Jane Elliott manages to build up a realistic microcosmos of society with her famous experiment about racism. What starts as a game turns into cruel reality.
Blue eyed, the colors of discrimination
After performing her workshop Blue Eyes, Brown Eyes in third grade classrooms, the life of Professor Jane Elliot changed forever. In the workshop, students are divided into two groups by the color of their eyes and, after a dynamic of dispossession of privileges to those who have blue eyes, occurs a powerful message on racism and discrimination. The implementation of the workshop led to her parents losing their job, and caused continuous harassment of their children. Elliot herself has lived her life between insults and vexations.
Directed by Bertram Verhaag, Blue Eyed follows the development of an adult version of Jane Elliot’s workshop to give us an idea of what it feels like to be part of a society that differentiates us in the most subtle ways. Elliot herself — who is white and blue-eyed — leads the social experiment, in which men and women are divided by the amount of melanin they have in their body, resulting in unexpected reactions and internal conflicts among those who have blue eyes, who suffer a hard and oppressive treatment by Elliot and the group of brown eyes.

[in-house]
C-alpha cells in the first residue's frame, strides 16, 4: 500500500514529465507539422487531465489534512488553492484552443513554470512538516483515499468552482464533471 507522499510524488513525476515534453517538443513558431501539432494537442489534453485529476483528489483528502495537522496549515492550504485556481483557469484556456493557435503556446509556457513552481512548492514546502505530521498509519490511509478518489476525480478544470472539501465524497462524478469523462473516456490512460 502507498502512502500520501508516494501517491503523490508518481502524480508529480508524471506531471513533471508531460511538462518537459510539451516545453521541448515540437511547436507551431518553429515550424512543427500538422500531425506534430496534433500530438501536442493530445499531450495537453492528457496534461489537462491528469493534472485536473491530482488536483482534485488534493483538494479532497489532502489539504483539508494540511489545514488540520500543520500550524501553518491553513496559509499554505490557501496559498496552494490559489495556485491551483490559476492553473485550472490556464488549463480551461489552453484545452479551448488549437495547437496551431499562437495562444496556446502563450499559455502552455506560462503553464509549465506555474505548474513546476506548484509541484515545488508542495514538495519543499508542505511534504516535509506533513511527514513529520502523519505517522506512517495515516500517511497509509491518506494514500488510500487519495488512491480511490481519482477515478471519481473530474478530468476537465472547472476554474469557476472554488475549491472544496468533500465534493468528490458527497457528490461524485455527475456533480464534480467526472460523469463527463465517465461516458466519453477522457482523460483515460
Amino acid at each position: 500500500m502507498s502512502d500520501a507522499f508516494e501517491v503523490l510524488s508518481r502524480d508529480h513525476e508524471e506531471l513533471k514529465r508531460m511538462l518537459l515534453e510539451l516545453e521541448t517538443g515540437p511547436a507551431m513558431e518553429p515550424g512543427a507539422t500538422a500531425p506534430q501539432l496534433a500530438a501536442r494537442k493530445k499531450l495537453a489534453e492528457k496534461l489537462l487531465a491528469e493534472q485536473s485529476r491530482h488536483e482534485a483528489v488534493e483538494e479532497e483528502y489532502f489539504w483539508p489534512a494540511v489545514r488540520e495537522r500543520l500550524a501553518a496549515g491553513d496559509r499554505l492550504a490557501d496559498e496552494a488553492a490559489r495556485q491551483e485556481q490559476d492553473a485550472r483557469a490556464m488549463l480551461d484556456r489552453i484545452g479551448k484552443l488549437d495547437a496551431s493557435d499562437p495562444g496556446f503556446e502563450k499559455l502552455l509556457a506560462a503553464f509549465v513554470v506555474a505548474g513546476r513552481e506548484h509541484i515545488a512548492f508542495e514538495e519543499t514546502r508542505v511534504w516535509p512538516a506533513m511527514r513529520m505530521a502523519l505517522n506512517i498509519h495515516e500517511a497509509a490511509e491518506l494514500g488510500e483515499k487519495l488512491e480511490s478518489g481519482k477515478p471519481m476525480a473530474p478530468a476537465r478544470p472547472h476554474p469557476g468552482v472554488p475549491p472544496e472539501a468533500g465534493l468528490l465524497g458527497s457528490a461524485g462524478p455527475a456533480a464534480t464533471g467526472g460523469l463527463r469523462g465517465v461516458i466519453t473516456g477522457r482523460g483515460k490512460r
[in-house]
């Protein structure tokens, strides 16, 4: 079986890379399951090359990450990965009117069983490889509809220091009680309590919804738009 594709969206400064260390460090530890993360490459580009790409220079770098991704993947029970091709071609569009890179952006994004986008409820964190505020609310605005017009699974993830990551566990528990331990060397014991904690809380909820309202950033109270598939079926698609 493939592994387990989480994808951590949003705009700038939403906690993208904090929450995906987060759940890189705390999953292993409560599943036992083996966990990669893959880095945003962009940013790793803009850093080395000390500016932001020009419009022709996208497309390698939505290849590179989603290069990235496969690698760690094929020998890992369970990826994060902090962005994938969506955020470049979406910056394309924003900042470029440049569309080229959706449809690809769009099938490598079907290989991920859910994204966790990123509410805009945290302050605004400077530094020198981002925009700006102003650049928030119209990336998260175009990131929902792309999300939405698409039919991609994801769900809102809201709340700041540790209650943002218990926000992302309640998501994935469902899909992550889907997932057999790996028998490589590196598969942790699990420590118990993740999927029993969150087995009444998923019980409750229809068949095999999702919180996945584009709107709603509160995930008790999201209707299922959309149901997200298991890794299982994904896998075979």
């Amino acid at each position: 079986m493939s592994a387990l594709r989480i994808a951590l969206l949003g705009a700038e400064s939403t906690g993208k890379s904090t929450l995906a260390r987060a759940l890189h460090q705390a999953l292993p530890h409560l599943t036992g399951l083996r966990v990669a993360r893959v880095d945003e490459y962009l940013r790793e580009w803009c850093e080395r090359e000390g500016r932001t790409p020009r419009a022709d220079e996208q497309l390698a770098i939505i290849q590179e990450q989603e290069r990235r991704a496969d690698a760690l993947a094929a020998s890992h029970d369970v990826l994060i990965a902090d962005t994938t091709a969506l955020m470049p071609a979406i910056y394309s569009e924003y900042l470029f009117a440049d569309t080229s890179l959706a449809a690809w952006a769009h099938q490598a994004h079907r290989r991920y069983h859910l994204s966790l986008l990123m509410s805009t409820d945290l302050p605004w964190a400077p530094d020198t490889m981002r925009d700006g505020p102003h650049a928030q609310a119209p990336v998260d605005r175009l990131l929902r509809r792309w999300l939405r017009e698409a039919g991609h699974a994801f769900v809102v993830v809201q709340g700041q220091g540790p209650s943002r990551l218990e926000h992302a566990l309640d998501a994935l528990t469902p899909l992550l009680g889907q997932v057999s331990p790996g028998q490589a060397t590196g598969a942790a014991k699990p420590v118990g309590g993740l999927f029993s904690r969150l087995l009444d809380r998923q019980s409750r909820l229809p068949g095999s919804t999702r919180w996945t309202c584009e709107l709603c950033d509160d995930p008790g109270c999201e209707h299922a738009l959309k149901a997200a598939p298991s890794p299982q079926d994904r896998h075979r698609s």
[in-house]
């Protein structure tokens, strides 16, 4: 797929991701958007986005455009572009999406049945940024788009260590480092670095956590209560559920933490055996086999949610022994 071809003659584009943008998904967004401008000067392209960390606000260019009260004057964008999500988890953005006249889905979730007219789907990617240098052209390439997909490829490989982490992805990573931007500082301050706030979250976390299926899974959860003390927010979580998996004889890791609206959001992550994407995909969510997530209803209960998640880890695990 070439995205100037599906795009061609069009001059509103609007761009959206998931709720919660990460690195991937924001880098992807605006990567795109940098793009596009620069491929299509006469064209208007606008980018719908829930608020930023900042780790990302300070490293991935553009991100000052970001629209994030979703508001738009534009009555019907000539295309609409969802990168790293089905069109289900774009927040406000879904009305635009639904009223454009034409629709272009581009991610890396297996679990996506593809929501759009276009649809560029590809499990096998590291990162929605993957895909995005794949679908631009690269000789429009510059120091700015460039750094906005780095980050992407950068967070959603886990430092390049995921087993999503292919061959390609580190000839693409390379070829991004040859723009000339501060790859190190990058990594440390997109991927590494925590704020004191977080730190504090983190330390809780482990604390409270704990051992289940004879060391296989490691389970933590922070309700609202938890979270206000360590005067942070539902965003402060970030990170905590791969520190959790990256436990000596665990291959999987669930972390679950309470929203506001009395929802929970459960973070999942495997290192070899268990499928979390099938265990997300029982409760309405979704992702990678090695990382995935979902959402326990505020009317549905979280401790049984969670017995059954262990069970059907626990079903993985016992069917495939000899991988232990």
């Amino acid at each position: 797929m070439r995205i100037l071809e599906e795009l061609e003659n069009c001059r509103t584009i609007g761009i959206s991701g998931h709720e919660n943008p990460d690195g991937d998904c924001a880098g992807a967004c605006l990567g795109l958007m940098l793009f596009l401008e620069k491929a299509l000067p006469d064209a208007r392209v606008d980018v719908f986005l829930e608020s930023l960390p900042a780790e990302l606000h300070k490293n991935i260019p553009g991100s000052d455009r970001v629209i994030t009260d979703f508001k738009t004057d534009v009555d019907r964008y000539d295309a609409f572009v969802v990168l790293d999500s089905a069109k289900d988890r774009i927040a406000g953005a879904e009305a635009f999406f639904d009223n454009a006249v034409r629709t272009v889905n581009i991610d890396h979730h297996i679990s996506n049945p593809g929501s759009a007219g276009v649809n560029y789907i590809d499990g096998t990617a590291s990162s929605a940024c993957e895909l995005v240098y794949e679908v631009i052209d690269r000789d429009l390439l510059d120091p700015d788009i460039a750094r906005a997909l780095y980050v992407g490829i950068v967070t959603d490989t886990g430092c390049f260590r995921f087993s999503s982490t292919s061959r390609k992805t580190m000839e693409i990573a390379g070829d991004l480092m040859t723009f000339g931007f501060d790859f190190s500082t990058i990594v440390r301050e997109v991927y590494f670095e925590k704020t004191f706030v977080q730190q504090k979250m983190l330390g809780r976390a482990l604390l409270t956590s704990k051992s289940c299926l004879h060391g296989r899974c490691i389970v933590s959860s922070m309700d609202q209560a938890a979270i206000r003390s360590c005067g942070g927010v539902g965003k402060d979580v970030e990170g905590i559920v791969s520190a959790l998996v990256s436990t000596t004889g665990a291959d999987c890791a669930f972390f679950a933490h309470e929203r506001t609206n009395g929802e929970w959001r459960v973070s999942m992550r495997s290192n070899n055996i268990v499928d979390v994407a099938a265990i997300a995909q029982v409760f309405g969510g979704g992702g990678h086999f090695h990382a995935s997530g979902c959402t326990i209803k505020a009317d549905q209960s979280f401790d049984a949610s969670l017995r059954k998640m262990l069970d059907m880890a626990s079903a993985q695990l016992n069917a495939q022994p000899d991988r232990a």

The film transcends the walls of the classroom where the workshop occurs in order to bring to the screen other points and experiences that surround the experiment. There are several interviews with Elliot, who provides us with historical data and facts on racism and discrimination, while there are appearances of archival material on American apartheid and the civil rights struggle of the 1960s.
In a great flash back to the seventies, we witness the experience of Elliot’s workshop in a third grade classroom. Subsequently, several of the participants of that experiment appear on the screen twenty years later to tell us how the echoes of that workshop continue to affect their lives.
Blue Eyed drinks from Frederick Wiseman’s by filming an irreverent device inside an institution like the school from the sharpest social scrutiny. Beyond the work of Jane Elliot’s project, that her workshop is being filmed produces a new level of reading. Both, the workshop and film, operate by the phenomena of identification, a window to live for a moment what happens to the other and thus experience compassion, that even though is in nature a selfish feeling, it doesn´t lack the possibility of a transforming power.